A farm labourer went on a four-day “bad behaviour binge”, stealing his holidaying employer’s car, partying in their home and pillaging their bank accounts.
Kieran O’Connor seized his opportunity with aplomb after being handed the keys to the farm, near Abernethy, where he was tasked with looking after his employer’s dogs.
He abused their trust in staggering fashion, with a sheriff dismissing out-of-hand the suggestion that 96-hours of criminality could be considered “acting on impulse”.
Within hours of being left in charge, the 24-year-old had smashed-open a cash box to steal around £600 and used a credit card to buy phone services.
Over the next three days he used the same card to steal £750 from cash machines in Bridge of Earn and Perth.
Perth Sheriff Court was told he had also staged boozy parties for his friends in the farmer’s house and used his powerful Range Rover to ferry them around.
He made numerous trips to Perth — on one occasion losing control of the car in spectacular fashion during a late night joyride.
O’Connor — who did not have a driving licence — was under the influence of alcohol as he drove friends along Edinburgh Road in his purloined vehicle.
He left the road as he passed the South Inch, mounting the pavement and careering on to the parkland, forcing him to drive over a large area of grass to re-join the road.
Hours later, at around 1am, the drunken group returned to Perth once more and after cruising streets in the Range Rover stopped at a bank cash machine to steal yet more money.
When his employers returned from holiday they found their property locked-up and secured but noticed the money box was missing.
There was no sign of forced entry but they soon noticed a credit card had also gone and a call to their bank revealed multiple transactions had taken place in their absence.
O’Connor, of Lindores, subsequently pled guilty to 11 charges with offences committed between July 18 and 21 last year.
He admitted stealing a bank card, obtaining £85.83 of mobile phone services by fraud, using three ATMs to steal £250, £200 and £250, forcing open a cash box and stealing a quantity of cash, taking and driving away a car without consent, driving without a licence or insurance and driving in a reckless and dangerous manner.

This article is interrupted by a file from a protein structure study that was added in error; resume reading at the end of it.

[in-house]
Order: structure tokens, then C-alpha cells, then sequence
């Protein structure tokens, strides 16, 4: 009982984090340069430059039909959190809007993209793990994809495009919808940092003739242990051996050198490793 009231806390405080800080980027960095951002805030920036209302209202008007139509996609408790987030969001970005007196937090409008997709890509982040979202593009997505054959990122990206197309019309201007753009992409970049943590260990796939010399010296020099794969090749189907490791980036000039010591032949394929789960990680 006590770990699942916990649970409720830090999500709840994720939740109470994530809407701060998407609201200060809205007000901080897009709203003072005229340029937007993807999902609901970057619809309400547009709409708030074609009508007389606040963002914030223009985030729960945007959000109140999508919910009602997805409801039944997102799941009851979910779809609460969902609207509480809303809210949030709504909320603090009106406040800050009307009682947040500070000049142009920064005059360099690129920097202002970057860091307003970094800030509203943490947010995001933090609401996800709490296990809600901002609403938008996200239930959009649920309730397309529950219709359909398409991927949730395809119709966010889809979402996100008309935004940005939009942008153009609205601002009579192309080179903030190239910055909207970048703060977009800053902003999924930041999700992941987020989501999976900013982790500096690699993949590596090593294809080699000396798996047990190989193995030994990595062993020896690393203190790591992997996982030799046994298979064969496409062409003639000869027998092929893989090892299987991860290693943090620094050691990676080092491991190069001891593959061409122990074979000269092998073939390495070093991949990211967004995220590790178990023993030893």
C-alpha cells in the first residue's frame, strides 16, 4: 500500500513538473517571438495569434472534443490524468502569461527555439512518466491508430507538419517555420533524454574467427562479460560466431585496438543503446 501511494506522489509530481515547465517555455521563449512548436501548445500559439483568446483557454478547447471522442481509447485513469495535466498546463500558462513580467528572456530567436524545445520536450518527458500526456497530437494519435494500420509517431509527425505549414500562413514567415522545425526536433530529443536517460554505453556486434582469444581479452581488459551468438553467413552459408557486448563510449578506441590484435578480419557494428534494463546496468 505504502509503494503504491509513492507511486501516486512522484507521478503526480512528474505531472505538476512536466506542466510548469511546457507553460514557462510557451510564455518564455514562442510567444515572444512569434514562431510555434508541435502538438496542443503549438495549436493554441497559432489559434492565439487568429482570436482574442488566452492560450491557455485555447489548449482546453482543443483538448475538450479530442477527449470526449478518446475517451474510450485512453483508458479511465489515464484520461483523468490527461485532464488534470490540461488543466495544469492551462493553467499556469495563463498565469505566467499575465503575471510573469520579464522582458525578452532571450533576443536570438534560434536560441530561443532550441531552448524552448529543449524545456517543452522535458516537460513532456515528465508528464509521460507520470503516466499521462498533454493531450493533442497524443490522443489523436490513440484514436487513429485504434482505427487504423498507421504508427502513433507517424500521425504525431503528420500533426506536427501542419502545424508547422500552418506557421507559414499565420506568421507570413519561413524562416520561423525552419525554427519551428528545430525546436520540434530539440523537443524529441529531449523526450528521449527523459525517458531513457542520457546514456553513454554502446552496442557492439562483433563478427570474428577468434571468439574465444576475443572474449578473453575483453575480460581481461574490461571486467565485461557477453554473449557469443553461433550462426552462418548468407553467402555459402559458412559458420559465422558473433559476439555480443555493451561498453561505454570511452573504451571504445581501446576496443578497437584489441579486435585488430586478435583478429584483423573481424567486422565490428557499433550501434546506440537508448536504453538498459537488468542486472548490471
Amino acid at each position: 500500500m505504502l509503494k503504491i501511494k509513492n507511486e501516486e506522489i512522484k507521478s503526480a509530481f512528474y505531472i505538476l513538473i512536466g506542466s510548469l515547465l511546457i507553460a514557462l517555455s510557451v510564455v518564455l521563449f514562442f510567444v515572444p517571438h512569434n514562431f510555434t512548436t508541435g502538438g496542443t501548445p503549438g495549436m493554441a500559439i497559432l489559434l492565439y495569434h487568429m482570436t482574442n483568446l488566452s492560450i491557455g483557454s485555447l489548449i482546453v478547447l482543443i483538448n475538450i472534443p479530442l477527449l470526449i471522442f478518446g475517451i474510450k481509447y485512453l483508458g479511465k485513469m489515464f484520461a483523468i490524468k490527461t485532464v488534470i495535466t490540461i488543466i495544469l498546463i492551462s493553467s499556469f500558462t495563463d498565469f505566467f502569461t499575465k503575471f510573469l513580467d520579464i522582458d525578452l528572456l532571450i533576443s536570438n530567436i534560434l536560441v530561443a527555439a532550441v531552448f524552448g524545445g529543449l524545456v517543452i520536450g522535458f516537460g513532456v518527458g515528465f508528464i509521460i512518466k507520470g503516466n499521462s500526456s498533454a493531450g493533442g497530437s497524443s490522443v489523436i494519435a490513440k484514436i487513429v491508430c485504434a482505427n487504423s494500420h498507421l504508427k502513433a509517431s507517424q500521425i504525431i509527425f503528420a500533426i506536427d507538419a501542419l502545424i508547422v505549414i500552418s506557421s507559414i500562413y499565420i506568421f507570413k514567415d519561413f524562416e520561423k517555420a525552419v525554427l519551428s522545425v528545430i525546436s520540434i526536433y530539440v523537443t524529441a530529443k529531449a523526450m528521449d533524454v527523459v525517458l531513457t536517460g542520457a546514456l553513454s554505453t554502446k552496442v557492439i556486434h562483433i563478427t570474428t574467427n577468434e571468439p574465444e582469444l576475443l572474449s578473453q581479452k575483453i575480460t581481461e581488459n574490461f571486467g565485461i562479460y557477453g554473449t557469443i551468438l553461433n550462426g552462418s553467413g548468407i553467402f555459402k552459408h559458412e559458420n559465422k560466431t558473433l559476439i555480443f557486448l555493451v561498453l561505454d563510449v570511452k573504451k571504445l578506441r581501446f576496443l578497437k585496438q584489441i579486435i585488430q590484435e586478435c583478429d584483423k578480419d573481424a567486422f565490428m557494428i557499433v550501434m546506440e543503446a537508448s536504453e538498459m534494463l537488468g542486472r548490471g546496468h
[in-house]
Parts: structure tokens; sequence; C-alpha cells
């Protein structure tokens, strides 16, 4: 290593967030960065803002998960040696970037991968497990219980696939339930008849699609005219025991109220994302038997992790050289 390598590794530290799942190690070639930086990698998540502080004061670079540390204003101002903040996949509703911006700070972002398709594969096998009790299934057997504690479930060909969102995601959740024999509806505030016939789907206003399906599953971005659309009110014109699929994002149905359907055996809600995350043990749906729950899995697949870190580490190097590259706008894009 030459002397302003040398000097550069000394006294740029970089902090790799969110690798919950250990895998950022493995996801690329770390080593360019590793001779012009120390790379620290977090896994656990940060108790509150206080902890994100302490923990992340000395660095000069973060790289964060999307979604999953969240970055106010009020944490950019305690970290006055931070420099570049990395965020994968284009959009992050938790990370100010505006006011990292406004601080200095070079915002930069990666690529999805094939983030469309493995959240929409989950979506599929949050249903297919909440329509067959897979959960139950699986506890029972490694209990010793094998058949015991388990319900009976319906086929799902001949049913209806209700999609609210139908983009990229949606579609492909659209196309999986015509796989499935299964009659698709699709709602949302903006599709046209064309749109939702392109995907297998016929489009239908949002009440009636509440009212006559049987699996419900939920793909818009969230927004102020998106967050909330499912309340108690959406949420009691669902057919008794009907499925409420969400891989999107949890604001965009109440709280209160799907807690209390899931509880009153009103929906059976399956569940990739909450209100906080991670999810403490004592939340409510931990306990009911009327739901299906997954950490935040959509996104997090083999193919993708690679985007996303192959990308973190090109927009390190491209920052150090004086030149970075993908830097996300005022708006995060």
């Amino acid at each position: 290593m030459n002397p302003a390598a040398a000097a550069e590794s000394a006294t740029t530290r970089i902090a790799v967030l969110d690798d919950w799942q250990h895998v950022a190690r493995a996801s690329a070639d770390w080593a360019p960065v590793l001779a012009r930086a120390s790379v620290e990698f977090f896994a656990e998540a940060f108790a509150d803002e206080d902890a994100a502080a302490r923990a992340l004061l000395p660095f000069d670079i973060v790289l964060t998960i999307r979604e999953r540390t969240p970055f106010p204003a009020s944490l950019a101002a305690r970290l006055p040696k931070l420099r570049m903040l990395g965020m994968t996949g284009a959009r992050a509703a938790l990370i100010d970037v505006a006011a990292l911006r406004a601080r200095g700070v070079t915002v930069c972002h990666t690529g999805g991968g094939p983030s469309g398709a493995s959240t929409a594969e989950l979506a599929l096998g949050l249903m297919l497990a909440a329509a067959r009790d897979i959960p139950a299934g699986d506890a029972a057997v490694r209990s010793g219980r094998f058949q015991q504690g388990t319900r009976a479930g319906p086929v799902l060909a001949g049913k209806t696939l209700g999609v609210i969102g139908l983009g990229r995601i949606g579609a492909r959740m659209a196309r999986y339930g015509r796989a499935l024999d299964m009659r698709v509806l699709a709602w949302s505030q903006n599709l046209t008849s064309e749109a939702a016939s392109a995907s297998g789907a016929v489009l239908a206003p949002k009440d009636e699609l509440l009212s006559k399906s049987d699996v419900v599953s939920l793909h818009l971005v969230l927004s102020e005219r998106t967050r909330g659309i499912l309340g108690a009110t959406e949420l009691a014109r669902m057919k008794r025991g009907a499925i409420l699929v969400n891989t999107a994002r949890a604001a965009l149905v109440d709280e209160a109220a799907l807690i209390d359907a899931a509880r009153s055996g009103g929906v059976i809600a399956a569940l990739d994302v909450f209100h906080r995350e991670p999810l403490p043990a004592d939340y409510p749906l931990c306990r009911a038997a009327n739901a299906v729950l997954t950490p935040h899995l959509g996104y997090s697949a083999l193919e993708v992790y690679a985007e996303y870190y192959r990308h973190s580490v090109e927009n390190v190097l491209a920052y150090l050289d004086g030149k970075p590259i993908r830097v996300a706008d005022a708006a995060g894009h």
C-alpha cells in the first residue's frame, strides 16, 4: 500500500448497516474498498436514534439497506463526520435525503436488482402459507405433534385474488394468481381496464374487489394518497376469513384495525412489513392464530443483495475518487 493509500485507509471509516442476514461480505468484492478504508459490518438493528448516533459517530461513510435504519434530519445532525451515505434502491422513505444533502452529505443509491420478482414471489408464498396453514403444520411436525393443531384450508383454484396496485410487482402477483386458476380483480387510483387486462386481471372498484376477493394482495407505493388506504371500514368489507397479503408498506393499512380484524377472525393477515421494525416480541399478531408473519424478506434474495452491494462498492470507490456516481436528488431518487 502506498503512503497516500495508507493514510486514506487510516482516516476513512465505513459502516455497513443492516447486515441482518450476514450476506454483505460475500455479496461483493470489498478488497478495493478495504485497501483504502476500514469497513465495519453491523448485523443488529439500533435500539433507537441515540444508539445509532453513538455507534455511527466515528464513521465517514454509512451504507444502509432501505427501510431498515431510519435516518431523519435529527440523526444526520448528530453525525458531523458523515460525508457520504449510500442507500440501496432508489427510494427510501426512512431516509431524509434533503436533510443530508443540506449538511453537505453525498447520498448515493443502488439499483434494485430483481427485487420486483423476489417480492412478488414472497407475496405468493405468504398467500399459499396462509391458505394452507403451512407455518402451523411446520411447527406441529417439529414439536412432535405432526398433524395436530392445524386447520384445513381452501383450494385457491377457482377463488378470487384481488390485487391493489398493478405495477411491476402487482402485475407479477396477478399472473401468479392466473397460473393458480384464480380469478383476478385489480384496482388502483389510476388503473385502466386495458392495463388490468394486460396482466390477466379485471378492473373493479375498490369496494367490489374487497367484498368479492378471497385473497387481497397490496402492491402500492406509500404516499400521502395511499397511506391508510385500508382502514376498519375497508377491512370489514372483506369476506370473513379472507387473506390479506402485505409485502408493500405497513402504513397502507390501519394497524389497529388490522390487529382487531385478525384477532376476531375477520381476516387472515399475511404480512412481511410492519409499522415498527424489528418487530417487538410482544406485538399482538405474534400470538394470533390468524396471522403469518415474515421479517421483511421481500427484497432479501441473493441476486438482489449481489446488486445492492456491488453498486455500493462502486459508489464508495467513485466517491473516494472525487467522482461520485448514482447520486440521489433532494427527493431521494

Solicitor Pauline Cullerton said O’Connor had cooperated fully with a police investigation and had admitted his guilt from the outset.
“He says that he acted on impulse, no matter how difficult it may seem to argue that when the offences took place over a four-day period,” she told Perth Sheriff Court.
“He has paid back the majority of the money he took from his employers and they have confirmed they are still willing to employ him, notwithstanding what happened.”
The solicitor asked the court to consider an alternative to custody but Sheriff William Wood told O’Connor that while his employer may have been willing to “forgive and forget” such forgiveness was not for the courts.
He said: “You seem to have been on a four-day binge of bad behaviour during which time you were guilty of a considerable breach of trust.
“You stole a credit card, stole a pin number, used your employer’s vehicle to career around Perth and you stole money from them.
“You abused their trust in so many ways and it cannot be said that this was a one-off or an impulse because these actions took place over four days.
“I notice that your employer has been willing to forgive and forget but it is my job to ensure that people are deterred from behaving in such a way.
“Given your previous convictions for fire-raising and driving offences this cannot be dealt with in any way other than a custodial sentence.”
O’Connor was jailed for six months and banned from driving for 18 months.